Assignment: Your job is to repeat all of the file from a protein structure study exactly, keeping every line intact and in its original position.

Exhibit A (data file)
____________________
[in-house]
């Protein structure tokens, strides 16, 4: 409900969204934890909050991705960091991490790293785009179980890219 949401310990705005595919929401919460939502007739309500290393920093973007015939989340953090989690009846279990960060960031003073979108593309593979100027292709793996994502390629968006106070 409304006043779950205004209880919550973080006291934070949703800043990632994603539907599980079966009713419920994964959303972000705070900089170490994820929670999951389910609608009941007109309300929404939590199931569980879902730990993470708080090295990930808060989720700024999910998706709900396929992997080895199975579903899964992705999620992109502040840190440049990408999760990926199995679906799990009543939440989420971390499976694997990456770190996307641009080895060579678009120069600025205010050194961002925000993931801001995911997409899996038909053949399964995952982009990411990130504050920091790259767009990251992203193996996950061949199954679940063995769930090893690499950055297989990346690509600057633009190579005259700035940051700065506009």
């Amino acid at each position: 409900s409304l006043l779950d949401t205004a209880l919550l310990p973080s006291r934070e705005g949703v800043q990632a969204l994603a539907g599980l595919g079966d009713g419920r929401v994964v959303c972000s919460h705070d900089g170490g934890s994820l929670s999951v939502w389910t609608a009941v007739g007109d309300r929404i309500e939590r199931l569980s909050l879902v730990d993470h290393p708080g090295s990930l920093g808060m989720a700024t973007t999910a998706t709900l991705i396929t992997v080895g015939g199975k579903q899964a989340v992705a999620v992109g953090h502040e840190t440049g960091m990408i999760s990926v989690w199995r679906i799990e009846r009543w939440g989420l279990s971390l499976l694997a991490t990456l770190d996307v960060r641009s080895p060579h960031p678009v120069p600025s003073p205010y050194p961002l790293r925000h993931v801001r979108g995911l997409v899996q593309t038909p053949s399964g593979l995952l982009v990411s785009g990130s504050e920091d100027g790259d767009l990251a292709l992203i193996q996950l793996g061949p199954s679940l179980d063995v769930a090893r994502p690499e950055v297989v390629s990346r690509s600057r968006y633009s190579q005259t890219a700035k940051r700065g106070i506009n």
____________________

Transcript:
[in-house]
């Protein structure tokens, strides 16, 4: 409900969204934890909050991705960091991490790293785009179980890219 949401310990705005595919929401919460939502007739309500290393920093973007015939989340953090989690009846279990960060960031003073979108593309593979100027292709793996994502390629968006106070 409304006043779950205004209880919550973080006291934070949703800043990632994603539907599980079966009713419920994964959303972000705070900089170490994820929670999951389910609608009941007109309300929404939590199931569980879902730990993470708080090295990930808060989720700024999910998706709900396929992997080895199975579903899964992705999620992109502040840190440049990408999760990926199995679906799990009543939440989420971390499976694997990456770190996307641009080895060579678009120069600025205010050194961002925000993931801001995911997409899996038909053949399964995952982009990411990130504050920091790259767009990251992203193996996950061949199954679940063995769930090893690499950055297989990346690509600057633009190579005259700035940051700065506009």
């Amino acid at each position: 409900s409304l006043l779950d949401t205004a209880l919550l310990p973080s006291r934070e705005g949703v800043q990632a969204l994603a539907g599980l595919g079966d009713g419920r929401v994964v959303c972000s919460h705070d900089g170490g934890s994820l929670s999951v939502w389910t609608a009941v007739g007109d309300r929404i309500e939590r199931l569980s909050l879902v730990d993470h290393p708080g090295s990930l920093g808060m989720a700024t973007t999910a998706t709900l991705i396929t992997v080895g015939g199975k579903q899964a989340v992705a999620v992109g953090h502040e840190t440049g960091m990408i999760s990926v989690w199995r679906i799990e009846r009543w939440g989420l279990s971390l499976l694997a991490t990456l770190d996307v960060r641009s080895p060579h960031p678009v120069p600025s003073p205010y050194p961002l790293r925000h993931v801001r979108g995911l997409v899996q593309t038909p053949s399964g593979l995952l982009v990411s785009g990130s504050e920091d100027g790259d767009l990251a292709l992203i193996q996950l793996g061949p199954s679940l179980d063995v769930a090893r994502p690499e950055v297989v390629s990346r690509s600057r968006y633009s190579q005259t890219a700035k940051r700065g106070i506009n």